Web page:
To Fly or not to Fly?

I have booked a flight from Southampton to Bergerac next Saturday, 4 June, and would like to know what #Flybe has to say about the #Frenchstrikes and the likelihood of flights being cancelled.

Here are my steps:

1.First I googled “Flybe strikes” and the following came up as the first entry (this was on 29 May):

“Flybe’s services to France, along with those operated by other airlines, will be disrupted for the next three days due to industrial strike action by employees of the Air Traffic Control (ATC) services in France.

For the latest updates please click on the link below.”

That was encouraging, until I noticed that the message was dated 11 June 2013.

  1. The next Google entry was up-to-date and took me to their Facebook page, where they direct enquirers to the following for further information:

  1. I duly went there and was invited to enter departure and arrival airports or flight number and a date. I did this (still on 29 May) asking about the flight on 4 June, and got this response:

“The date 04/06/2016 is too late. Please provide a date that is on or before 31/05/2016.”

Apart from that there was a warning of possible disruption at Hannover airport on 29 May.

  1. I then tried the company’s own website, which was more detailed than its Facebook and Twitter pages:

“We have been advised that Hannover Airport will be closed from 0900 to 1600 local time on Sunday 29th May. As a result, passengers who are due to arrive and depart on Flybe’s late afternoon/early evening Manchester and Birmingham flights might…”

  1. I tried another page on the website and got a lot of advertisements, followed by:

“Use a keyword or phrase to find the answer to your question”.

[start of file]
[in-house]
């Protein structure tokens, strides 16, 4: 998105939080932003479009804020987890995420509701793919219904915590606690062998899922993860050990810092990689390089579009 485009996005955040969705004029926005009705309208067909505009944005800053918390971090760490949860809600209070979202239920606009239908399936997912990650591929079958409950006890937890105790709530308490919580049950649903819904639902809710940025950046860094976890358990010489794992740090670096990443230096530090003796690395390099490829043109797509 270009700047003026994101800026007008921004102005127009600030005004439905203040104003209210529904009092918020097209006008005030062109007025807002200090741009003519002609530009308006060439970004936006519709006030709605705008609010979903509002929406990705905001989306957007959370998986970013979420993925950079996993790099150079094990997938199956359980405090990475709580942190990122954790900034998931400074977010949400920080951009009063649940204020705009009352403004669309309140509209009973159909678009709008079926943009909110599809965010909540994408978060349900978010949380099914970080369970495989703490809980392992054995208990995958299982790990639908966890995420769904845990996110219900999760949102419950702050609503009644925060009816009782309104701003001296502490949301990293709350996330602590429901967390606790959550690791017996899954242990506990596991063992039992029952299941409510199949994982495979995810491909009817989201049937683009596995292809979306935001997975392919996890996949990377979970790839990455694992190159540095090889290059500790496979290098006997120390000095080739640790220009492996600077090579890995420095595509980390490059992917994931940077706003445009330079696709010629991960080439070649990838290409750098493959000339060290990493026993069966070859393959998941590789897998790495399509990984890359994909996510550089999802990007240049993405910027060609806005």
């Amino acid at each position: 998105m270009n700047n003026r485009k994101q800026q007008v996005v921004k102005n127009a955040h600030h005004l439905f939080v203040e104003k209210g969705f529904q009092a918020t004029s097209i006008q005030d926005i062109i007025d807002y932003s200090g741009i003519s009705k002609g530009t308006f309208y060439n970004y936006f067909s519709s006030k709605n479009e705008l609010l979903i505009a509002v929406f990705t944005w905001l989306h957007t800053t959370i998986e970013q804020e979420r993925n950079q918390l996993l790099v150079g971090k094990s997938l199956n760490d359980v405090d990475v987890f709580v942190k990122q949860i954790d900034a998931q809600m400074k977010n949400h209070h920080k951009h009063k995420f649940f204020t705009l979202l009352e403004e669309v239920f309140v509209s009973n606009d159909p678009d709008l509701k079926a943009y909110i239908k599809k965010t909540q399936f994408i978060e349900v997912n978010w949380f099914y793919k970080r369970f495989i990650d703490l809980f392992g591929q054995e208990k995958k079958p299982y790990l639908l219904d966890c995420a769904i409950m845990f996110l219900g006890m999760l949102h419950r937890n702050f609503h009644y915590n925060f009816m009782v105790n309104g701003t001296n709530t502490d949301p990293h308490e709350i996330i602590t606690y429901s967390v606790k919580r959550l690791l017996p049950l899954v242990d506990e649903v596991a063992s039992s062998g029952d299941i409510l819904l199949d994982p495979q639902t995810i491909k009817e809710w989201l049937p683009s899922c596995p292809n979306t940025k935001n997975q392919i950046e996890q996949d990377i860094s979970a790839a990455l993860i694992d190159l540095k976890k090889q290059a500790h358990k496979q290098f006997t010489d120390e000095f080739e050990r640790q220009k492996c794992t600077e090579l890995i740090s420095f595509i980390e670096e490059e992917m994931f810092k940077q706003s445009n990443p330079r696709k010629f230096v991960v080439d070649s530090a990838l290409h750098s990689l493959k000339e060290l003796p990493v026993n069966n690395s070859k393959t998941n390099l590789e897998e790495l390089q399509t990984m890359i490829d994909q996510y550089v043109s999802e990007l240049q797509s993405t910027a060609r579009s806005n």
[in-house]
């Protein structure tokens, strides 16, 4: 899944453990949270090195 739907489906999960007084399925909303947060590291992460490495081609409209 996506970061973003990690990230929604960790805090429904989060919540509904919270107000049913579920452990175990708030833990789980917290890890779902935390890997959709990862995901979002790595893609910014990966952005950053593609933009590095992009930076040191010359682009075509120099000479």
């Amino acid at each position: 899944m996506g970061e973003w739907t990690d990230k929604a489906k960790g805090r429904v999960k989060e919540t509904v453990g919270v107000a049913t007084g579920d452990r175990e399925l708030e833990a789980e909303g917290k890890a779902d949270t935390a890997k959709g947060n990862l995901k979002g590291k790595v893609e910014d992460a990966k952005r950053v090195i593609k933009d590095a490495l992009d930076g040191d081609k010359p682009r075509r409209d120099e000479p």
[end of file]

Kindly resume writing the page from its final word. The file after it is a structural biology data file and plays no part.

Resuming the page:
1. I tried “Bergerac flight French strike” and was told about the possibility of strike disruption on 26 May, three days earlier, as if it were still in the future.

Even more oddly, the announcement of expected disruption on 26 May was updated on 28 May!

  1. On 30 May (today) I tried again, and found that 26 and 29 May were still referred to as if they lay in the future. At that point I decided to leave it for now!


Of course Flybe cannot foresee how the French strikes will develop, but they might at least pay more attention to their website. The Times of 28 May was more informative about the strikes.

Could the company not make some effort to show worried passengers that it “cares”? It could easily, for example, ask for telephone numbers and E mail addresses, so that they could tell us if flights are to be cancelled; it could establish a special telephone line which passengers could ring, perhaps for a recorded message, to hear the latest news; and why not remind us that if a flight is cancelled the airline has to refund the fare?

One can see why the Sunday Times of yesterday carried a “SELL” recommendation for Flybe’s shares.

@Flybe @SaadHammadi

Follow me on Twitter: @ChristoHill3


Too Many African Elephants

Some top-line dealers on their way to an antiques fair in the USA were recently ordered by American customs officials to destroy #ivory objects worth many thousands of pounds, and to vandalise those that were only partly ivory by removing the ivory bits. They were not allowed to send the articles home, but were provided with hammers with which to destroy their own property. (@AntiqueTradesGazette).

The dealers had not realised that in February President Obama had repealed the regulation whereby trade in ivory was permitted if it was over a hundred years old. Now it is not permitted at all. It seems that the President has fallen for the idea that all elephant populations are endangered, which is a myth.

In future dealers will think twice about attending fairs in the United States, and museums will be very careful about what precious objects they lend.